Wednesday, January 22, 2014

Quilted android protector


I made up this quilted envelope-style case for my smart phone, to add a little extra protection in my purse. It's envelope-style so it's easy to get it out quickly and answer it. I used a piece of fabric from a give-away scrap table. Look at all the foreign postage stamps on it - dinosaurs representative of my generation.



We're off to Switzerland with friends to ski!

More later, Andrea

(P.S. That is not me in the photo below, and it's not Switzerland  either. It's a photo of a friend skiing in the Methow Valley in the northern Cascades, state of Washington, where we were one year ago at this time.)

Monday, January 13, 2014

Foundation Firm

Foundation Firm

My daughter, Molly, had a birthday today. One week ago, her husband, Nash, turned a year older. Last summer, Molly and Nash got married after a number of years being sweethearts. They live in the Bay area. I made them this wall-hanging and called it Foundation Firm. The background is a beautiful piece of hand-dyed cotton done by a local Minnesota fabric dyer. It suggests the sky at dawn or dusk, suspended over a lovely cool forest. The center scrap depicts an old-world neighborhood of great charm and character set upon a hill. It rests on a white rectangular fabric scrap that has as its motif a romantic-looking black script, indecipherable, as if written with an antique fountain pen. Underneath that, running along and above the bottom border, is a hand-dyed, soft yet vibrant pink/lilac fabric with hints of warm orange and gold peaking through, just brimming full with life and light; to my eye, a flowing subterranean river.

Foundation Firm is  a double-entendre: a firm foundation is necessary for a marriage (good old-fashioned communication - the antique script with its meaning known just to the two) and a firm foundation is necessary for a house (solid bedrock.) Bedrock is also a metaphor for good communication. And, "bed" is part of "bedrock." Underneath, the river's moving water is ever sustaining and restoring - and over time the water smoothes rough edges.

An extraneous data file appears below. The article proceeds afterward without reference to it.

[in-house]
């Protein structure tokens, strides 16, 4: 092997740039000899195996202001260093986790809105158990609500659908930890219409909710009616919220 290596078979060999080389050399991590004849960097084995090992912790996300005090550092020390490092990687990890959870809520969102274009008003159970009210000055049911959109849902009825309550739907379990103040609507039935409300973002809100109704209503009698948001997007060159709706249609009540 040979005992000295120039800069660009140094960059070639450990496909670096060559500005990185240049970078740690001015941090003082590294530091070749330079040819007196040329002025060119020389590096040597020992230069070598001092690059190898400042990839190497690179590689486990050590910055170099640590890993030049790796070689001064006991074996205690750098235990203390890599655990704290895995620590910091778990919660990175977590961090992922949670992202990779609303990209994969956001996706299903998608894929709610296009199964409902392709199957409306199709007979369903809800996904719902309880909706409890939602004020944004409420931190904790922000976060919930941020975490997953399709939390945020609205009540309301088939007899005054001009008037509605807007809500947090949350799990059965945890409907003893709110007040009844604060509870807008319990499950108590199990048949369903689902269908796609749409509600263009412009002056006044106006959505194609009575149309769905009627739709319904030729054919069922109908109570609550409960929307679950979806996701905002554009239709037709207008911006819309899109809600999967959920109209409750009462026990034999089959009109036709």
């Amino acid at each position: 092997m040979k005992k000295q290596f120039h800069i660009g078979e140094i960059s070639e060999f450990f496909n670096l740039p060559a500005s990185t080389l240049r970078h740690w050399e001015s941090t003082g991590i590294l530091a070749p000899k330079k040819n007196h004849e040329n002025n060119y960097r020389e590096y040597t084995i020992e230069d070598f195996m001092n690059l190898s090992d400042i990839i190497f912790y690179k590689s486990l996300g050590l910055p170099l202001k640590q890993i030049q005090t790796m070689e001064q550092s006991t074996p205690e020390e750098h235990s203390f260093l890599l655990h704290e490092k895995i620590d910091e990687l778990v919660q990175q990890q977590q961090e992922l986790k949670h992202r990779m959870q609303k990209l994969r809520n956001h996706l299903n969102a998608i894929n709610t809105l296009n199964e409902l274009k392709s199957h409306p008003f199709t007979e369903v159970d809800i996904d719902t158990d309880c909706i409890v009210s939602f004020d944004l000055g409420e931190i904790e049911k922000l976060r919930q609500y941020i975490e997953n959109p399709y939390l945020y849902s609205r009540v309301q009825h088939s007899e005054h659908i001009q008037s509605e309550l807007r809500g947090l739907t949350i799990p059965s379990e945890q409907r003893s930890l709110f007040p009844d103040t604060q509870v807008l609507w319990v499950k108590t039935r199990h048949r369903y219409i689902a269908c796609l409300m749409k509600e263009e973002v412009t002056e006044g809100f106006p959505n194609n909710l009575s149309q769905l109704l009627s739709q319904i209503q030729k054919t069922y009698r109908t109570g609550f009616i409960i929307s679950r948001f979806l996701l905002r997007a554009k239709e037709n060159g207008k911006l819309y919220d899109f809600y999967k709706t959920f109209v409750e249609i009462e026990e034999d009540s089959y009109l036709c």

Initially, when musing on a name for this piece, I thought of the old hymn, How Firm a Foundation. The piecing is simple, stream-of-consciousness, and slightly askew, like a dream. I machine-quilted the layers with a walking foot using metallic and variegated threads. I am very happy with how it turned out.

I want to enhance the comment and reply features for this blog. I just haven't gotten to it yet. If you want to say hi, please don't be shy.

Many good wishes are sent your way through cyber atmosphere   ......

Wednesday, January 1, 2014

Happy New Year

Happy New Year, and may 2014 bring you many good things. As I write that, I realize there may be sadness too, as well as difficult times. And I believe all is part of a big design patterned by the Creator; like in a quilt, where each piece of fabric (even the "ugly" and "maverick" ones) adds something new to the play of color, contrast and movement.

I made this little piece before the snow started falling. I took the leaf of a grape vine and traced it on a piece of batik fabric. The batik fabric looked a pleasing green when I bought it at the quilt shop, but at night in artificial light it looks more drab brown than green and by itself it is not pretty. I drew some veins on the leaf with a ballpoint pen and machine-stitched some of the veins with metallic gold thread. The deep purple fabric behind the leaf is a monochromatic print with cranes in flight and the lines of the cranes echo the shape of the leaf. The other fabrics are Kaffe Fassett and the solids are shot cottons. I hand stitched with perle cotton to finish the square. It was serendipity that the stripe in the binding actually matched up perfectly at the beginning and the end. I was going to mail this piece to the quilt museum in San Jose for an exhibit with a food theme, but once I finished it I couldn't part with it.

Grape vines are considered invasive species around here, but in the first part of the summer I like to pick the tender leaves and stuff them with grass-fed beef to make dolmas. The dolmas and the broth from cooking them are heavenly delicious. I learned the recipe from my Armenian grandfather.

This is my mother, only child of my Armenian grandfather. She is very resilient and grows more beautiful with each year. We'll celebrate her 90th birthday on Saturday. The photo was taken at a Christmas tea in December.

My mother has had cancer for over 6 years and in the last month has had significantly more discomfort. She is getting chemotherapy every three weeks. This next photo was taken around Thanksgiving at one of her treatments.

She has stayed very engaged with the world. My sister and I were her guests at the Christmas tea.

For a good part of 2013, I had a foot problem that limited my mobility. I confess that I whined. At the same time, my mother was taking group tap-dance lessons.

This is a postcard I made. There are three eggs (multiple knots of metallic silver thread) in the bird nest below the cluster of purple grapes. Eggs are a good symbol.

Wishing you a blessed 2014!